Belfast Telegraph

Republican Brendan Conway loses legal battle over Maghaberry prison strip searches

A former republican inmate has lost his legal battle over strip searches at a high-security Northern Ireland jail.

Brendan Conway was challenging the policy on full body searching of prisoners entering and leaving HMP Maghaberry.

But following a second appeal hearing senior judges held today that the process was not operated with total inflexibility.

Conway, from Belfast, issued judicial review proceedings over his alleged treatment while on remand in 2010 in connection with a tiger kidnapping.

He was among a number of republican prisoners who took part in a protest against routine full body searches.

Lawyers for Conway claimed rules were being breached by the use of force on inmates who neither give their consent nor resist.

It was alleged that on one occasion he was subjected to a strip search after refusing to consent.

When he declined to agree to a full body search he was subjected to a strip search.

According to his description the incident involved a  "horrendous physical and sexual assault" with up to six members of the search team present.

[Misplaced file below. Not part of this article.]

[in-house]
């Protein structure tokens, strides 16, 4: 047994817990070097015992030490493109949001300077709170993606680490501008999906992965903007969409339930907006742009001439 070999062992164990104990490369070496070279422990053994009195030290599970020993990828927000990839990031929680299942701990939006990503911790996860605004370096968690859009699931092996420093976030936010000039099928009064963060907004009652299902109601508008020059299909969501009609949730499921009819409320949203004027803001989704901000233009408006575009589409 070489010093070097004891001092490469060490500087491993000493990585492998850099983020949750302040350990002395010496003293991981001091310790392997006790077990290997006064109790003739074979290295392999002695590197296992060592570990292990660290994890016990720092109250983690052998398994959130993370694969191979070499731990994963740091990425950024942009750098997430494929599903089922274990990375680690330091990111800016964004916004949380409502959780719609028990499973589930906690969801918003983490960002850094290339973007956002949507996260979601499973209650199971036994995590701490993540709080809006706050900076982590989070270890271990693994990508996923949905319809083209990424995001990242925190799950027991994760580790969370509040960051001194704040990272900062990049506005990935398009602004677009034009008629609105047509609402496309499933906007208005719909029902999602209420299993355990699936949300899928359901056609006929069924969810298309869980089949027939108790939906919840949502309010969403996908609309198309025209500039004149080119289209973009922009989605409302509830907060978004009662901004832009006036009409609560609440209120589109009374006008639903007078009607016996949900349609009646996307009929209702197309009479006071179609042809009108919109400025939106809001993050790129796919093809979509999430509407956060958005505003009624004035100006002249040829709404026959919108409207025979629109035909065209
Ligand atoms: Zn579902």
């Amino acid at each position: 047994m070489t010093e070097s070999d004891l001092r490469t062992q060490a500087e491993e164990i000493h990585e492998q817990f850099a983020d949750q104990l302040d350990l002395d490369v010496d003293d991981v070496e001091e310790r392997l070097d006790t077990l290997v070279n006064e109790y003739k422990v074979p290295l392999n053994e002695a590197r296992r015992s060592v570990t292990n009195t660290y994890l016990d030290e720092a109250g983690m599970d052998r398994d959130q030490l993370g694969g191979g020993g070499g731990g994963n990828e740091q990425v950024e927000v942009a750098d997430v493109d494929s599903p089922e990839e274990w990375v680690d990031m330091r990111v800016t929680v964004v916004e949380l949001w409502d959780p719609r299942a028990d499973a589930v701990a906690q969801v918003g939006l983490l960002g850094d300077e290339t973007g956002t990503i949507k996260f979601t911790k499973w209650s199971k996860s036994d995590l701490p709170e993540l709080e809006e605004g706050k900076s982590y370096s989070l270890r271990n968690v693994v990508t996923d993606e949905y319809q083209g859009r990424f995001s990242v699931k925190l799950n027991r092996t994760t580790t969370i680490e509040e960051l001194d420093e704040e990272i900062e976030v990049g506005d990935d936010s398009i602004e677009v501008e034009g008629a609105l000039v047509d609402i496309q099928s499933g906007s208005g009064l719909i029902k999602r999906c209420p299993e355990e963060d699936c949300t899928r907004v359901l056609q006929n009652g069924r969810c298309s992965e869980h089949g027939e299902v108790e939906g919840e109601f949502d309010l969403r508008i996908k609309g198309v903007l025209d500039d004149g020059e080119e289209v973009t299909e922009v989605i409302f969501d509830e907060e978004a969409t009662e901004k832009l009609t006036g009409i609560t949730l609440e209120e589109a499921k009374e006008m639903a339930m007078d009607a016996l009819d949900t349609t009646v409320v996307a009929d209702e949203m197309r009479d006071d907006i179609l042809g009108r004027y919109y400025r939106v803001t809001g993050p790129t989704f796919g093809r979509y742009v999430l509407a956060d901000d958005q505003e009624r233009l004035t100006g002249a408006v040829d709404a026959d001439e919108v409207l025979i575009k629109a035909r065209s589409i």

Following previous High Court hearings a judge ruled that the policy was proportionate and lawful.

But the case returned to the Court of Appeal for a decision on whether an inflexible approach was taken by prison authorities.

It was set out that Conway's claim relates to full body searching of a small section of non-compliant inmates - mainly on the separated wing at Roe House.

Lord Justice Girvan said the large majority of prisoners co-operate.

He also found there had been a flexible approach in dealing with another prisoner transferred to an external hospital by ambulance.

"The policy in its proper construction permits on its face the exercise of discretion," he said.

"It has not been established on the evidence that there was a total inflexibility on the part of the Prison Service in the operation of the policy."

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